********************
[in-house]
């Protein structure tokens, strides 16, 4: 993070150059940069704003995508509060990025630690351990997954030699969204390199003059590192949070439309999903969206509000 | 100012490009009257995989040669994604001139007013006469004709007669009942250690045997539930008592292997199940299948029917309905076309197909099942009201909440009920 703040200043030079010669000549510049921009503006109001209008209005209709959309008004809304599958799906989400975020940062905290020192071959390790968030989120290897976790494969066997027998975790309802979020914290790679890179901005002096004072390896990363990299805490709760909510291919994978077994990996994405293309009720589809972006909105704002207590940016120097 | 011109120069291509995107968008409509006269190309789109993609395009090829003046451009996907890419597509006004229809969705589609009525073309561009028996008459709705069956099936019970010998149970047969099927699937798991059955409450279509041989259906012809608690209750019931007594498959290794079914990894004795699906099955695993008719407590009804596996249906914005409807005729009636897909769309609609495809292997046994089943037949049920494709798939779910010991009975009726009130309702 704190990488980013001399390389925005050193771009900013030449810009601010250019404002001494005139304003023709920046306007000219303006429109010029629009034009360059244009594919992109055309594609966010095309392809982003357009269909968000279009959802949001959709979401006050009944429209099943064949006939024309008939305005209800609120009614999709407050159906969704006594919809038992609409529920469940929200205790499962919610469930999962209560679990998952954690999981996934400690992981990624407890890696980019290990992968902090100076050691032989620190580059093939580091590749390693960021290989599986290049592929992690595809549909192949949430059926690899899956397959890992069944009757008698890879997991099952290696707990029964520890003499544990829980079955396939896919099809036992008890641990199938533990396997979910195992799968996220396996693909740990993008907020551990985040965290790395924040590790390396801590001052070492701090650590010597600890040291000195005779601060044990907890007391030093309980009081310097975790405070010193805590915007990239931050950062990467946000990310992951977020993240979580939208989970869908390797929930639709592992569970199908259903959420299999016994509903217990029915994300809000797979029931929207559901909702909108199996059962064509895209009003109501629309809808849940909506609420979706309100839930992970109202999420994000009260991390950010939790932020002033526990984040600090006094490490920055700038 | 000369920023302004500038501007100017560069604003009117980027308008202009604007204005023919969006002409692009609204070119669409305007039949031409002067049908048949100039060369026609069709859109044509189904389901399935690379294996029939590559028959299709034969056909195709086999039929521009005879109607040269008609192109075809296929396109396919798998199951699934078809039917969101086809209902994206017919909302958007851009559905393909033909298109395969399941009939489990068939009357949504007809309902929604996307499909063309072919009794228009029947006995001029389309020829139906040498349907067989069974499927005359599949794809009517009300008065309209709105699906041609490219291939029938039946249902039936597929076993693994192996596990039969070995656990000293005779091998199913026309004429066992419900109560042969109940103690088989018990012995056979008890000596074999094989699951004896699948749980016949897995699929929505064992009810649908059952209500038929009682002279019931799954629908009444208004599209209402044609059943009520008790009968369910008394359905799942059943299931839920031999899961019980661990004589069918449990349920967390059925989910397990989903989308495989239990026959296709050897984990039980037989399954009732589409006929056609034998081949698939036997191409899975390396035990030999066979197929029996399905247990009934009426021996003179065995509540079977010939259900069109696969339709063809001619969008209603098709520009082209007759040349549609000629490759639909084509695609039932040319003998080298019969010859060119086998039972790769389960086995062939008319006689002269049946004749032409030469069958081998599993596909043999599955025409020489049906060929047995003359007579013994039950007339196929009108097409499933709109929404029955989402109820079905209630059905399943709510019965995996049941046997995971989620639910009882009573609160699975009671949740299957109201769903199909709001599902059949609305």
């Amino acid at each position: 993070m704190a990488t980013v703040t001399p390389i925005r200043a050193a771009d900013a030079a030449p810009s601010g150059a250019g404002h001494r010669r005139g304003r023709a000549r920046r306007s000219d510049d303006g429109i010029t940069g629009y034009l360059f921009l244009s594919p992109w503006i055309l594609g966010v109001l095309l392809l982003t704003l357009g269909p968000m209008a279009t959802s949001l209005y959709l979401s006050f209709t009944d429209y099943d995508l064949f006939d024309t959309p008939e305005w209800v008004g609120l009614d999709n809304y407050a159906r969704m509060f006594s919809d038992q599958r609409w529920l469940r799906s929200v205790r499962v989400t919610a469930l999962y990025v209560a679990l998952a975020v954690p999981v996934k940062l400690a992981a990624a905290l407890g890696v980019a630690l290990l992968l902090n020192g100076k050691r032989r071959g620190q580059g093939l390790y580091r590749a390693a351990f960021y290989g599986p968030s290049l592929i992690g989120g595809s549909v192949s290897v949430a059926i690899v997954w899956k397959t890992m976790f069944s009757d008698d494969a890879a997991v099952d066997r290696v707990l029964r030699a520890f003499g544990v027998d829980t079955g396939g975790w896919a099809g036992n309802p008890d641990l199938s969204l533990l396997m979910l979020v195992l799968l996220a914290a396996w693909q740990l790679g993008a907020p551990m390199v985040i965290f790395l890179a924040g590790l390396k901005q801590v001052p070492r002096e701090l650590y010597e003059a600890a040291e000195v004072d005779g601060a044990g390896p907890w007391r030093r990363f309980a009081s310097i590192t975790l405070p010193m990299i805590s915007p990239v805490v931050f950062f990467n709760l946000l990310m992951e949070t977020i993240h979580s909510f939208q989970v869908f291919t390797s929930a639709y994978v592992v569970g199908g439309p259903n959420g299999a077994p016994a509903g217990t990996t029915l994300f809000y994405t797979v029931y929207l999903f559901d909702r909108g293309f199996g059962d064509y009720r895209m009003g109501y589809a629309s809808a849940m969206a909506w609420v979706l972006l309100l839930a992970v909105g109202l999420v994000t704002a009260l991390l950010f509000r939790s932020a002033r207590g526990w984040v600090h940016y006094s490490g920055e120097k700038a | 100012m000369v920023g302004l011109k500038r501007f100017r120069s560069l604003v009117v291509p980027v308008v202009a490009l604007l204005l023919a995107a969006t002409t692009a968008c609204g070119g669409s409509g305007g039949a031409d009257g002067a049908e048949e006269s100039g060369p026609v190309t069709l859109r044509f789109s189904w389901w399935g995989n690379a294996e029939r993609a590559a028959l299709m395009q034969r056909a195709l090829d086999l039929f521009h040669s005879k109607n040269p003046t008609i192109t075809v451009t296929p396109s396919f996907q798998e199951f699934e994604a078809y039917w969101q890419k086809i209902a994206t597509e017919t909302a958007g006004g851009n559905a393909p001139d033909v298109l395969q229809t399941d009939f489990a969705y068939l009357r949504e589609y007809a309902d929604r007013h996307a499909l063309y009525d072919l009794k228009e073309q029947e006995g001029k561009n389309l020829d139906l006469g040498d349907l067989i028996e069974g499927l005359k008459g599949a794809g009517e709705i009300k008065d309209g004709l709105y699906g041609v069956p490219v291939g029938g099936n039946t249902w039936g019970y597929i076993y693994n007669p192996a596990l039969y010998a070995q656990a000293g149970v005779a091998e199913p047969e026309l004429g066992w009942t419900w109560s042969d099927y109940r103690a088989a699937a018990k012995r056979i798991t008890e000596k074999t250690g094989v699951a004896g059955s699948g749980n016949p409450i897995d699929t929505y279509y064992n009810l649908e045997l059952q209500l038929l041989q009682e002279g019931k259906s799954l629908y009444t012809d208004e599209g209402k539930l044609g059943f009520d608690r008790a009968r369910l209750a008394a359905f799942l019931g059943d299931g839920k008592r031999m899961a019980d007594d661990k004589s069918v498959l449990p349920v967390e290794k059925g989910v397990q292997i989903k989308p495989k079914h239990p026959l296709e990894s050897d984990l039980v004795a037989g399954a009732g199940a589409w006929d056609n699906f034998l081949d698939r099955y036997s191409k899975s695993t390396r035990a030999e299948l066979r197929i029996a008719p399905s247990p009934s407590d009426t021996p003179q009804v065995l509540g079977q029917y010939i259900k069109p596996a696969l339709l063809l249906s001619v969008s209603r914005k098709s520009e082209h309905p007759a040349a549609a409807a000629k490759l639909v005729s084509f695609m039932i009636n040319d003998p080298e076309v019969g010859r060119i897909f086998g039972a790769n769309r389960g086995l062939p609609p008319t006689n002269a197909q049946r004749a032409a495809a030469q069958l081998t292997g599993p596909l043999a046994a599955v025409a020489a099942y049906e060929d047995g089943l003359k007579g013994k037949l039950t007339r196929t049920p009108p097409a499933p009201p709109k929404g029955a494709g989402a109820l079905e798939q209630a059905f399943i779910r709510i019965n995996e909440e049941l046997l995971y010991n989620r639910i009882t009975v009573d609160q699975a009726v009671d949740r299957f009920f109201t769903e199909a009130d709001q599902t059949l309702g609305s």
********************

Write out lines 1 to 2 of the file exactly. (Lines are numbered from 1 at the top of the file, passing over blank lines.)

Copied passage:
[in-house]
């Protein structure tokens, strides 16, 4: 993070150059940069704003995508509060990025630690351990997954030699969204390199003059590192949070439309999903969206509000 | 100012490009009257995989040669994604001139007013006469004709007669009942250690045997539930008592292997199940299948029917309905076309197909099942009201909440009920 703040200043030079010669000549510049921009503006109001209008209005209709959309008004809304599958799906989400975020940062905290020192071959390790968030989120290897976790494969066997027998975790309802979020914290790679890179901005002096004072390896990363990299805490709760909510291919994978077994990996994405293309009720589809972006909105704002207590940016120097 | 011109120069291509995107968008409509006269190309789109993609395009090829003046451009996907890419597509006004229809969705589609009525073309561009028996008459709705069956099936019970010998149970047969099927699937798991059955409450279509041989259906012809608690209750019931007594498959290794079914990894004795699906099955695993008719407590009804596996249906914005409807005729009636897909769309609609495809292997046994089943037949049920494709798939779910010991009975009726009130309702 704190990488980013001399390389925005050193771009900013030449810009601010250019404002001494005139304003023709920046306007000219303006429109010029629009034009360059244009594919992109055309594609966010095309392809982003357009269909968000279009959802949001959709979401006050009944429209099943064949006939024309008939305005209800609120009614999709407050159906969704006594919809038992609409529920469940929200205790499962919610469930999962209560679990998952954690999981996934400690992981990624407890890696980019290990992968902090100076050691032989620190580059093939580091590749390693960021290989599986290049592929992690595809549909192949949430059926690899899956397959890992069944009757008698890879997991099952290696707990029964520890003499544990829980079955396939896919099809036992008890641990199938533990396997979910195992799968996220396996693909740990993008907020551990985040965290790395924040590790390396801590001052070492701090650590010597600890040291000195005779601060044990907890007391030093309980009081310097975790405070010193805590915007990239931050950062990467946000990310992951977020993240979580939208989970869908390797929930639709592992569970199908259903959420299999016994509903217990029915994300809000797979029931929207559901909702909108199996059962064509895209009003109501629309809808849940909506609420979706309100839930992970109202999420994000009260991390950010939790932020002033526990984040600090006094490490920055700038 | 000369920023302004500038501007100017560069604003009117980027308008202009604007204005023919969006002409692009609204070119669409305007039949031409002067049908048949100039060369026609069709859109044509189904389901399935690379294996029939590559028959299709034969056909195709086999039929521009005879109607040269008609192109075809296929396109396919798998199951699934078809039917969101086809209902994206017919909302958007851009559905393909033909298109395969399941009939489990068939009357949504007809309902929604996307499909063309072919009794228009029947006995001029389309020829139906040498349907067989069974499927005359599949794809009517009300008065309209709105699906041609490219291939029938039946249902039936597929076993693994192996596990039969070995656990000293005779091998199913026309004429066992419900109560042969109940103690088989018990012995056979008890000596074999094989699951004896699948749980016949897995699929929505064992009810649908059952209500038929009682002279019931799954629908009444208004599209209402044609059943009520008790009968369910008394359905799942059943299931839920031999899961019980661990004589069918449990349920967390059925989910397990989903989308495989239990026959296709050897984990039980037989399954009732589409006929056609034998081949698939036997191409899975390396035990030999066979197929029996399905247990009934009426021996003179065995509540079977010939259900069109696969339709063809001619969008209603098709520009082209007759040349549609000629490759639909084509695609039932040319003998080298019969010859060119086998039972790769389960086995062939008319006689002269049946004749032409030469069958081998599993596909043999599955025409020489049906060929047995003359007579013994039950007339196929009108097409499933709109929404029955989402109820079905209630059905399943709510019965995996049941046997995971989620639910009882009573609160699975009671949740299957109201769903199909709001599902059949609305």